Global Brands Team Up with  STAR-K in Israel

Recognizing
the high demand for popular brand name food imports with a Mehadrin hashgacha
in Israel was the impetus three years ago for opening our STAR-K Israel office.
We felt uniquely qualified to begin working with Israel’s largest food
distributors due to our reputation of always maintaining a high degree of
professionalism, our food technology expertise, and worldwide presence in the
global marketplace.

STAR-K
was fortunate in teaming up with Rabbi Ahron Haskel who, with his many years of
experience, accepted our offer to become director of STAR-K Israel[1].
Along with his keen understanding of the intricacies of the Israeli food market
and the high regard that both kashrus professionals and food distributors have
for Rav Haskel, he was the perfect choice for this newest STAR-K venture.
Distributors such as Israel Beer Breweries Ltd (IBBL)/Coca-Cola, Osem/Nestlé, Strauss,
and Tnuva were equally pleased with the new opportunities to import Mehadrin
products for the Israeli public.

Something to Drink To!

STAR-K
has also been very active in providing the […]

From the STAR-K BMG Chabura: First Aide – Addressing the Halachic Challenges of Domestic and Special Needs Aides in the Home

Many
families find themselves caring for aging parents or a special needs child and require
additional assistance. Hiring a live-in, an aide, or full-time cleaning help who
is an aino Yehudi can create many real halachic concerns. Here
are some of the issues we address in this article:

Basar Shenis’aleim
Min Ha’ayin
: Meat which has been left out of the watch of a Yehudi.Yichud Keilim and Bishul
Akum
: Kosher utensils which have been left unattended with an aino
Yehudi and their change in status when used by an aino Yehudi.Stam Yeinum: Wine which may
have been handled by an aino Yehudi in a way that would forbid a Yehudi
from drinking it.Yichud: If a Jewish
man or woman is left alone with a person of the opposite gender.

Basar Shenis’aleim Min Ha’ayin

The Gemara addresses a concern called basar shenis’aleim min ha’ayin about a bird that may have switched a piece of kosher meat which was not being watched with a non-kosher […]

Sushi: The Birth of a Yiddishe Meichel

Our numerous sojourns through Galus not
only defined and influenced the minhagim emerging from those foreign
lands, but also infused our cuisine with bursts of ethnic diversity –  pierogi and cholopshkes from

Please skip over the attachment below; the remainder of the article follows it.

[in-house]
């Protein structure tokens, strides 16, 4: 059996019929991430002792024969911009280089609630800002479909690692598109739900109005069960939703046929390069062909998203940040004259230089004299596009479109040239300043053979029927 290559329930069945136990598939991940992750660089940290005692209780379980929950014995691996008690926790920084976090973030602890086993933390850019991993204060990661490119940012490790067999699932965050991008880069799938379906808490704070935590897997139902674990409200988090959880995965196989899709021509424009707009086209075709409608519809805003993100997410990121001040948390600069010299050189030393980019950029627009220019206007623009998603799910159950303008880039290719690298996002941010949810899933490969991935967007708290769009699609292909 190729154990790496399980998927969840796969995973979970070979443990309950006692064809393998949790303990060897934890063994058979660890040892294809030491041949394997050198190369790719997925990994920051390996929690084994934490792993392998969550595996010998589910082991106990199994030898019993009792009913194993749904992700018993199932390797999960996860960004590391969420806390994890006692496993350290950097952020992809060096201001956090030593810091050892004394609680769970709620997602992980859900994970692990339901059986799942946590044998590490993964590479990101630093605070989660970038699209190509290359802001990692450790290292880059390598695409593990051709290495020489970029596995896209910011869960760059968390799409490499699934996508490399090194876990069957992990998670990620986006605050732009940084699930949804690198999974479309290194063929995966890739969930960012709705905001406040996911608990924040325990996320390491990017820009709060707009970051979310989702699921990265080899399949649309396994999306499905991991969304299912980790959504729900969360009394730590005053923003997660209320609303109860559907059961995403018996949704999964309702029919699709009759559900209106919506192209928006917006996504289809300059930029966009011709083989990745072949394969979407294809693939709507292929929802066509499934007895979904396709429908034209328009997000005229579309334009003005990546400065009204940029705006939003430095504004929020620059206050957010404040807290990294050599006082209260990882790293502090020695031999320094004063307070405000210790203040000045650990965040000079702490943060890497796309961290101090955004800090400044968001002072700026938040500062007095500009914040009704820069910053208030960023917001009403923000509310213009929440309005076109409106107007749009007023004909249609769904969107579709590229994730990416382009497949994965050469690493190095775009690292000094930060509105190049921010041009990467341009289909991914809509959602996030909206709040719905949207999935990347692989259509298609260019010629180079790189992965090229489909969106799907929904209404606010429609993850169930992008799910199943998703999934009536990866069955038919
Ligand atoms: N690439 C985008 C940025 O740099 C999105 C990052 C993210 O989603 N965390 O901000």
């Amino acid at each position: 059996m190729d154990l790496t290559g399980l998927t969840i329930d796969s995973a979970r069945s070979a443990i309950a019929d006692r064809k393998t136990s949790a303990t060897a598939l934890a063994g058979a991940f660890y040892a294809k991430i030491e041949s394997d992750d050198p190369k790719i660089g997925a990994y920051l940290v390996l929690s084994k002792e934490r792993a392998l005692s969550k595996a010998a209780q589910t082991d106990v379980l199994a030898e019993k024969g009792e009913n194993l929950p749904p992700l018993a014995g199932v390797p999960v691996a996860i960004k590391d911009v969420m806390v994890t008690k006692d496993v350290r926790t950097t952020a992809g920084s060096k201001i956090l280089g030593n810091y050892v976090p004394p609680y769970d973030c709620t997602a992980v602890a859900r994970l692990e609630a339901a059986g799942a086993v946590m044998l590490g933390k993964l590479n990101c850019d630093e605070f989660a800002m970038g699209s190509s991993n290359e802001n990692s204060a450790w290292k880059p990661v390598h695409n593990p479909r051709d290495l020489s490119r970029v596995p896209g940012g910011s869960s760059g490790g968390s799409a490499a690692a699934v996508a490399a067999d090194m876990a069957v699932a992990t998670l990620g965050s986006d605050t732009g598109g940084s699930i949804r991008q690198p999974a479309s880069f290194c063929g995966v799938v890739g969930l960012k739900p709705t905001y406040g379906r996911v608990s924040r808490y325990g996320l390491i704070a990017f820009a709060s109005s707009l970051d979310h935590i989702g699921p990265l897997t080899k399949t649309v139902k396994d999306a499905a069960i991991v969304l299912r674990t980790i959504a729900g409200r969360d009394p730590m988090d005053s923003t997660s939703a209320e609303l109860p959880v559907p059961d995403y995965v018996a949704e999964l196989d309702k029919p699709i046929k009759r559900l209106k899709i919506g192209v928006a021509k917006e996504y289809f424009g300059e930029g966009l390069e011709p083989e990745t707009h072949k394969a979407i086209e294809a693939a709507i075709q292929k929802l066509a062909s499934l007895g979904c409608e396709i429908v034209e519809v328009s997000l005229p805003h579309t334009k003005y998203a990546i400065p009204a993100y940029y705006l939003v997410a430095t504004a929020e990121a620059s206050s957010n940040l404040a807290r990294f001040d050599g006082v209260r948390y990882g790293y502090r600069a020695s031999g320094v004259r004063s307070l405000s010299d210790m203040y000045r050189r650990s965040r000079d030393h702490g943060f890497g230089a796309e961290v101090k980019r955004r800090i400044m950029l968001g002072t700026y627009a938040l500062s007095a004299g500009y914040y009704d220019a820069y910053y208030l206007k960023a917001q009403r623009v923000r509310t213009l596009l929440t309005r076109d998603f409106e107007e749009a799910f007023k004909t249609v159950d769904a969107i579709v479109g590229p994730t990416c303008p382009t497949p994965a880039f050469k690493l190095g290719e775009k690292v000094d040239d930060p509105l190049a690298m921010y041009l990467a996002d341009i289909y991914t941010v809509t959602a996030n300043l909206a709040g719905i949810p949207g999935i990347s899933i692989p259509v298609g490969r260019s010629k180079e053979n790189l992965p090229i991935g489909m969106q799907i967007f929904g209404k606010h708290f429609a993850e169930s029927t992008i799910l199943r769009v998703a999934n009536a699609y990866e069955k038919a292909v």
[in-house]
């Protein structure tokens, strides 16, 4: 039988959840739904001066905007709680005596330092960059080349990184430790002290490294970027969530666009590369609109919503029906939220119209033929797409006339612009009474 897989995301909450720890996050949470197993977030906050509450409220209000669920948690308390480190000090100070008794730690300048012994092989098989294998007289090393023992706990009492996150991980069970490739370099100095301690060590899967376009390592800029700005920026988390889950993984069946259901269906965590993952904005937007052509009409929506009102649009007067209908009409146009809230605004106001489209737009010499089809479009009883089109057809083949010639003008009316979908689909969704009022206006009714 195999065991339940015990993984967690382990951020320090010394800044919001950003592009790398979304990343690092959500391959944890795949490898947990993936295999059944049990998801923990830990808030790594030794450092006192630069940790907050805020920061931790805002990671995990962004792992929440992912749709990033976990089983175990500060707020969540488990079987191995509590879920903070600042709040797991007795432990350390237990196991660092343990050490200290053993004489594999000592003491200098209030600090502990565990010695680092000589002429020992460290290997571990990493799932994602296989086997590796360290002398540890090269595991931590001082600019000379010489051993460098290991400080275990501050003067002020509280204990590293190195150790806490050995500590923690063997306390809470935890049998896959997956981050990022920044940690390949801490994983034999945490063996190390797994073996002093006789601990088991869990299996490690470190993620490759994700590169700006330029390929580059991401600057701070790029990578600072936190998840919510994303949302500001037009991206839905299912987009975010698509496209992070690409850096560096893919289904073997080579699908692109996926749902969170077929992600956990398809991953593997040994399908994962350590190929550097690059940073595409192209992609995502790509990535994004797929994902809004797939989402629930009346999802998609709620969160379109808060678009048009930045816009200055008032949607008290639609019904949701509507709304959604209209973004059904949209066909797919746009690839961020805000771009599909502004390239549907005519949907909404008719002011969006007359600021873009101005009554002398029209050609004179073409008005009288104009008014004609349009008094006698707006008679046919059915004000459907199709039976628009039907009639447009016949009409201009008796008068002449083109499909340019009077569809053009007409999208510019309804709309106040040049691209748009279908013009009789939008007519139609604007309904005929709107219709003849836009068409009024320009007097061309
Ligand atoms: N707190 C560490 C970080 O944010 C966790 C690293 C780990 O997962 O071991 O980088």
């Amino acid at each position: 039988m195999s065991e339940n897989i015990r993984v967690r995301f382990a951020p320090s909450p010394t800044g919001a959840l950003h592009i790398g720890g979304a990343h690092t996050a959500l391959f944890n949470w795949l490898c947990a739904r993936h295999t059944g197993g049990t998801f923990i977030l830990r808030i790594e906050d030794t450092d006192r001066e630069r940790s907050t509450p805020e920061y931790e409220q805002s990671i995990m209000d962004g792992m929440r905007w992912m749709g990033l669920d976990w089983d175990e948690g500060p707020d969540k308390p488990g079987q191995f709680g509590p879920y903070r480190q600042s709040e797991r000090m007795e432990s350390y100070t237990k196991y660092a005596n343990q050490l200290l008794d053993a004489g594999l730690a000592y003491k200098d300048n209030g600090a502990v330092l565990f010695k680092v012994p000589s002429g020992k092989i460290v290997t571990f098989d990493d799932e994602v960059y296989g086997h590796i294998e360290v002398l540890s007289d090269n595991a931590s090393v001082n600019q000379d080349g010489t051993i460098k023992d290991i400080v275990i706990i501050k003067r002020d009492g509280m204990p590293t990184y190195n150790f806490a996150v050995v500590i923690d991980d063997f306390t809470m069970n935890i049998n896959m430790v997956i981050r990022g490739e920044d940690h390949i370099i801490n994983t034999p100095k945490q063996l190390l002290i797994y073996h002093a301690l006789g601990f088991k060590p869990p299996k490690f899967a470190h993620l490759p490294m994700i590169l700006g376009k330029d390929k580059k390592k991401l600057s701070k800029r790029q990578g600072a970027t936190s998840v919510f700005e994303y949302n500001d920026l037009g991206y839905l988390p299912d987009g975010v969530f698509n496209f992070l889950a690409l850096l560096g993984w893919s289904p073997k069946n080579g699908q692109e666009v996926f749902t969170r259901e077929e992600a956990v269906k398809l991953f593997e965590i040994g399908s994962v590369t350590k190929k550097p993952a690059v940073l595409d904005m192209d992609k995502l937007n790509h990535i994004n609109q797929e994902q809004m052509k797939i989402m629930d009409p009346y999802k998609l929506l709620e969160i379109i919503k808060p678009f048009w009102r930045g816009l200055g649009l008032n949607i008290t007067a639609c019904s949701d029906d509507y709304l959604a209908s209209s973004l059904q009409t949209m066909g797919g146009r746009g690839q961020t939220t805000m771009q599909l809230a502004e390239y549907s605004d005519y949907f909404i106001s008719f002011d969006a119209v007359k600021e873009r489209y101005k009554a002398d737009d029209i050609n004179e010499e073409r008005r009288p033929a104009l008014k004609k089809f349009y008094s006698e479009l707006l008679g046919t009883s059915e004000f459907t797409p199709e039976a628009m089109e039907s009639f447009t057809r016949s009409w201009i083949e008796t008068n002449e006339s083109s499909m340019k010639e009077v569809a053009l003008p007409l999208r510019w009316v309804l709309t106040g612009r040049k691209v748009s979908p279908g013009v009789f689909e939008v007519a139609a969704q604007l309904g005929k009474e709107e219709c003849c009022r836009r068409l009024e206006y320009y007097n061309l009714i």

Poland, couscous and harira from Morocco, goulash and strudel from Austro-Hungary,
and gravlax from Scandinavia. Our seudos feature dips from around the
world – schug from Yemen, hummus from the Levant, guacamole from Mexico,
and matbucha from Morocco. As our migration advanced to the shores of the goldene
medina, kosher restaurants sprang up that offered consumers a bevy of
ethnic choices, from Chinese won ton soup and Italian calzones to Persian
kebabs and Lebanese shawarma.

The latest entry to that diverse menu is the
proliferation of sushi – a traditional dish from Japan – that has been wildly
embraced by Jewish communities everywhere and is now nearly as popular as apple
pie (or potato kugel). It has found a place of prominence in virtually every
kosher restaurant, wedding smorgasbord, and even […]

Bedikas Chometz Guidelines

Before Pesach, a person is obligated to perform bedikas chometz, a search of his house and possessions, to ensure that he does not own any chometz. The bedika should be conducted at the beginning of the night of the 14th of Nissan, immediately after tzeis hakochavim.1 If he did not do so, the bedika can be done all night. Bedi’eved, if he did not perform the bedika that night he should do it on the day of the 14th of Nissan.2

If he will not be home on the night of the 14th of Nissan, he should appoint another adult to perform the bedika on his behalf.3 If he leaves his house within thirty days of Pesach, and is not planning to return and conduct a bedika or have someone else perform a bedika for him, then he should do […]

Navigating the Challenges: Shemita 5782

For over
nineteen hundred years, the Jewish people have longed to return to Eretz Yisroel.
It is only in Eretz Yisroel that we can realize our full potential as a nation.
It is only in Eretz Yisroel that the Torah’s blueprint for life can be
completely fulfilled.

For the
millennia, the most important dimension of this longing was the yearning to
once again be able to fulfill the mitzvos hatluyos ba’aretz (agricultural
laws), the commandments that can be observed only in Eretz Yisroel. With Hashem’s
help, many of us in this past generation have realized part of this two
thousand year old dream. Yet, this realization has presented us with new
challenges.

Without a
doubt, one of the greatest mitzvah challenges of all times is the fulfillment